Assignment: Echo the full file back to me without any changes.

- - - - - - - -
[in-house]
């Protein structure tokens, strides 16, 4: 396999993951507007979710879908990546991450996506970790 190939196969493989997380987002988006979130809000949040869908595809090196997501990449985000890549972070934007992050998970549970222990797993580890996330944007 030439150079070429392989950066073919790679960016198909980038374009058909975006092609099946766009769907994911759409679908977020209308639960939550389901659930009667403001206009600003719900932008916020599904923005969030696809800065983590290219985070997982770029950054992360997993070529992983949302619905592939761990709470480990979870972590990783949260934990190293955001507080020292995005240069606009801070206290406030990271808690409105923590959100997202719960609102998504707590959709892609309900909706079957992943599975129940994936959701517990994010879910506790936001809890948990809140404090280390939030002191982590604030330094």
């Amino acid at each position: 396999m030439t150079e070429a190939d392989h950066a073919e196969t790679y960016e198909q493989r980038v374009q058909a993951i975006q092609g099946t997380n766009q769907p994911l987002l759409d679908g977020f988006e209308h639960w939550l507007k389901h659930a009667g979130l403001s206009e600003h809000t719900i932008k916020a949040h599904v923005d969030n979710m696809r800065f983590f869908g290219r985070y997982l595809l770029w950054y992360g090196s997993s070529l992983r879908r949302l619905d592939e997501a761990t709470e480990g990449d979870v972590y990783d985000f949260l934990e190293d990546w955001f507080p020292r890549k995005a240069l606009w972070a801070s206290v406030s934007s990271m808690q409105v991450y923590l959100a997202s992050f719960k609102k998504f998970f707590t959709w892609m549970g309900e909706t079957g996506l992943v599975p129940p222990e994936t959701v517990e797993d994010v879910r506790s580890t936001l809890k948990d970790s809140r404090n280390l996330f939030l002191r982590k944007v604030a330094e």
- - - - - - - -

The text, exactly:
[in-house]
């Protein structure tokens, strides 16, 4: 396999993951507007979710879908990546991450996506970790 190939196969493989997380987002988006979130809000949040869908595809090196997501990449985000890549972070934007992050998970549970222990797993580890996330944007 030439150079070429392989950066073919790679960016198909980038374009058909975006092609099946766009769907994911759409679908977020209308639960939550389901659930009667403001206009600003719900932008916020599904923005969030696809800065983590290219985070997982770029950054992360997993070529992983949302619905592939761990709470480990979870972590990783949260934990190293955001507080020292995005240069606009801070206290406030990271808690409105923590959100997202719960609102998504707590959709892609309900909706079957992943599975129940994936959701517990994010879910506790936001809890948990809140404090280390939030002191982590604030330094």
């Amino acid at each position: 396999m030439t150079e070429a190939d392989h950066a073919e196969t790679y960016e198909q493989r980038v374009q058909a993951i975006q092609g099946t997380n766009q769907p994911l987002l759409d679908g977020f988006e209308h639960w939550l507007k389901h659930a009667g979130l403001s206009e600003h809000t719900i932008k916020a949040h599904v923005d969030n979710m696809r800065f983590f869908g290219r985070y997982l595809l770029w950054y992360g090196s997993s070529l992983r879908r949302l619905d592939e997501a761990t709470e480990g990449d979870v972590y990783d985000f949260l934990e190293d990546w955001f507080p020292r890549k995005a240069l606009w972070a801070s206290v406030s934007s990271m808690q409105v991450y923590l959100a997202s992050f719960k609102k998504f998970f707590t959709w892609m549970g309900e909706t079957g996506l992943v599975p129940p222990e994936t959701v517990e797993d994010v879910r506790s580890t936001l809890k948990d970790s809140r404090n280390l996330f939030l002191r982590k944007v604030a330094e």